3 The legal experts and Pharisees brought a woman caught in adultery. Placing her in the center of the group, 4 they said to Jesus, “Teacher, this woman was caught in the act of committing adultery. 5 In the Law, Moses commanded us to stone women like this. What do you say?” 6 They said this to test him, because they wanted a reason to bring an accusation against him. Jesus bent down and wrote on the ground with his finger.
7 They continued to question him, so he stood up and replied, “Whoever hasn’t sinned should throw the first stone.” 8 Bending down again, he wrote on the ground. 9 Those who heard him went away, one by one, beginning with the elders. Finally, only Jesus and the woman were left in the middle of the crowd.
10 Jesus stood up and said to her, “Woman, where are they? Is there no one to condemn you?”
11 She said, “No one, sir.”
Jesus said, “Neither do I condemn you. Go, and from now on, don’t sin anymore.”
If you watched the livestream of last Sunday’s service or were at the 9:30AM Contemporary service, you may have seen the Children’s Time about Courage. Often when tackling this concept with kids, the first thing that comes to mind is having the courage to stand up to someone who is being mean. It’s the first real, tangible confrontation with bravery we have in life and it’s something we tend to lose along the way from being burned too many times. From childhood, we were often taught to stand up to bullies or tell someone to stop being mean to our friends, yet that lesson doesn’t tend to last long in our cells. It’s scary. It opens up many unknown possibilities. It can be embarrassing if no-one joins in. So, we then learn the message of, “yeah it would be nice to stand up to mean people, but it’s better to keep your mouth shut”. Then that’s what we end up doing.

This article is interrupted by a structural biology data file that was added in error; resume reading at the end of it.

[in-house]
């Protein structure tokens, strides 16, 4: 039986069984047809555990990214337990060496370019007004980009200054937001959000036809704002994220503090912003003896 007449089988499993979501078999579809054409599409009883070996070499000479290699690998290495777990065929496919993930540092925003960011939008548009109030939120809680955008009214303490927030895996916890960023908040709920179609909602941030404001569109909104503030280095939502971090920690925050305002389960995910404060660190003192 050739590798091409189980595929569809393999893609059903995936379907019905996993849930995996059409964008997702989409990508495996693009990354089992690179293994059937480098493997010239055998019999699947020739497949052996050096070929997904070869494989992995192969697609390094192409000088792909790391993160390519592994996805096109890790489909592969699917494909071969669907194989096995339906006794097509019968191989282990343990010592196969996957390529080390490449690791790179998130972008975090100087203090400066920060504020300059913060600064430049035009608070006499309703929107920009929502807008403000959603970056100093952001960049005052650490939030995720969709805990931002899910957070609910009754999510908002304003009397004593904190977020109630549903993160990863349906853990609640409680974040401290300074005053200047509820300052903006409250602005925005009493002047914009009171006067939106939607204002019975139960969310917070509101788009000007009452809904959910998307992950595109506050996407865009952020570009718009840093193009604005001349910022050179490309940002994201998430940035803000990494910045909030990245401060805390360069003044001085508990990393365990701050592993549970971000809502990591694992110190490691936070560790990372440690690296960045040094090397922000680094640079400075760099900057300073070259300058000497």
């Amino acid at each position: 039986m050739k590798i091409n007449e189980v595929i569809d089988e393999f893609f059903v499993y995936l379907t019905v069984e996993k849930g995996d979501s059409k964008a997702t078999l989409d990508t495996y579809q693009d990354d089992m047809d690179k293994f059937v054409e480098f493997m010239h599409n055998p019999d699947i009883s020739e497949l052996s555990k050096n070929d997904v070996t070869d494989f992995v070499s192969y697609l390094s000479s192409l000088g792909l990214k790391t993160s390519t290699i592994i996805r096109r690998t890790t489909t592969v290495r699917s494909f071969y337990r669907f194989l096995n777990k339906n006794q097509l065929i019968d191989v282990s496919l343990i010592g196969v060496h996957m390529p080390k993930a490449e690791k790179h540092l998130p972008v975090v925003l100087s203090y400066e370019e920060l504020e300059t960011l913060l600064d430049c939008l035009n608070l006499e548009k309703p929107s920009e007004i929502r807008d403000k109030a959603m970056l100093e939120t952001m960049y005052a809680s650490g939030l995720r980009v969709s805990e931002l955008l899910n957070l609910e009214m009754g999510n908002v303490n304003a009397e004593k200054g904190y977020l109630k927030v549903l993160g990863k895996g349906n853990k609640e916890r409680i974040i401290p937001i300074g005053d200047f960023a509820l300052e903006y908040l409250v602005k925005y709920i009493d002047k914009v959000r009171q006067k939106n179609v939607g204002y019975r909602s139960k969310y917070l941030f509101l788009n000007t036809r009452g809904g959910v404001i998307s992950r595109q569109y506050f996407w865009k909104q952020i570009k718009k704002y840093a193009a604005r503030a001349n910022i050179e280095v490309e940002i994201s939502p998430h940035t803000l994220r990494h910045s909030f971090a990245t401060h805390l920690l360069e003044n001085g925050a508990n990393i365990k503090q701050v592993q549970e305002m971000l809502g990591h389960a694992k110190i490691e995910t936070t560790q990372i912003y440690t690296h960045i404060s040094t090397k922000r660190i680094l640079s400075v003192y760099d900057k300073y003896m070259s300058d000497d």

In today’s text, Jesus stands up to a bully. When I preached about this a few months back, I talked about what we can learn from Jesus disengaging to catch His breath before responding. He does respond though, after the moment to think, and He alone calls out the bullies for their own shortcomings and how that makes them ineligible to judge another. His courage pays off.
We can learn from Jesus’ example and build back the courage we learned to lose.
By Rachel Callender
For Pondering & Prayer
Think back to your childhood. Can you pinpoint a time when you tried to have courage, maybe to stand up for someone else, and it didn’t pay off or you didn’t get the support you were hoping for? How did that feel? How did it affect you? What would it look like to offer grace to yourself so that you’re able to build back courage again?
Prayer: Dear Lord, may your example of bravery remind us to be brave. Help us to be the courageous kids we were once taught to be. Amen.